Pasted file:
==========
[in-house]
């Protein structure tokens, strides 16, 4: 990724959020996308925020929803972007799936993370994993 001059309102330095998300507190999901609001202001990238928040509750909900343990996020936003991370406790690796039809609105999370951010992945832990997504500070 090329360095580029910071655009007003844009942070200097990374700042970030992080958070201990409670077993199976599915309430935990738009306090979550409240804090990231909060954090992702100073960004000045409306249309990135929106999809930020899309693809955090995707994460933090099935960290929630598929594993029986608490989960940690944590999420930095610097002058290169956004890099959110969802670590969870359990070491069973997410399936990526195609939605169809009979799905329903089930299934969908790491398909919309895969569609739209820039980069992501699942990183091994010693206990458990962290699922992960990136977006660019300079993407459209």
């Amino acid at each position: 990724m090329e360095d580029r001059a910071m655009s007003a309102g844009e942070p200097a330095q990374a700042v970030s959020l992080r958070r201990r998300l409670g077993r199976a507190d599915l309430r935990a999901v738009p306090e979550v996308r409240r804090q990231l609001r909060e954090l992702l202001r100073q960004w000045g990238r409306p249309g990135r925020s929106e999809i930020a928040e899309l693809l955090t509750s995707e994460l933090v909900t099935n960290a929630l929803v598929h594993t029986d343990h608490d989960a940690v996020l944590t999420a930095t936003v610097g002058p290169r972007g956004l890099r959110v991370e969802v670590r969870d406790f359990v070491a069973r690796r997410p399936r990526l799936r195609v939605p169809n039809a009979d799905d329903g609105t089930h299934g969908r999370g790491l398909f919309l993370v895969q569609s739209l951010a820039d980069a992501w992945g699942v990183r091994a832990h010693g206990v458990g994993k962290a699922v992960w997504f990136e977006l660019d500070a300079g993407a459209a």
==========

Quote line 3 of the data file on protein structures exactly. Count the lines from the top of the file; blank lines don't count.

């Amino acid at each position: 990724m090329e360095d580029r001059a910071m655009s007003a309102g844009e942070p200097a330095q990374a700042v970030s959020l992080r958070r201990r998300l409670g077993r199976a507190d599915l309430r935990a999901v738009p306090e979550v996308r409240r804090q990231l609001r909060e954090l992702l202001r100073q960004w000045g990238r409306p249309g990135r925020s929106e999809i930020a928040e899309l693809l955090t509750s995707e994460l933090v909900t099935n960290a929630l929803v598929h594993t029986d343990h608490d989960a940690v996020l944590t999420a930095t936003v610097g002058p290169r972007g956004l890099r959110v991370e969802v670590r969870d406790f359990v070491a069973r690796r997410p399936r990526l799936r195609v939605p169809n039809a009979d799905d329903g609105t089930h299934g969908r999370g790491l398909f919309l993370v895969q569609s739209l951010a820039d980069a992501w992945g699942v990183r091994a832990h010693g206990v458990g994993k962290a699922v992960w997504f990136e977006l660019d500070a300079g993407a459209a």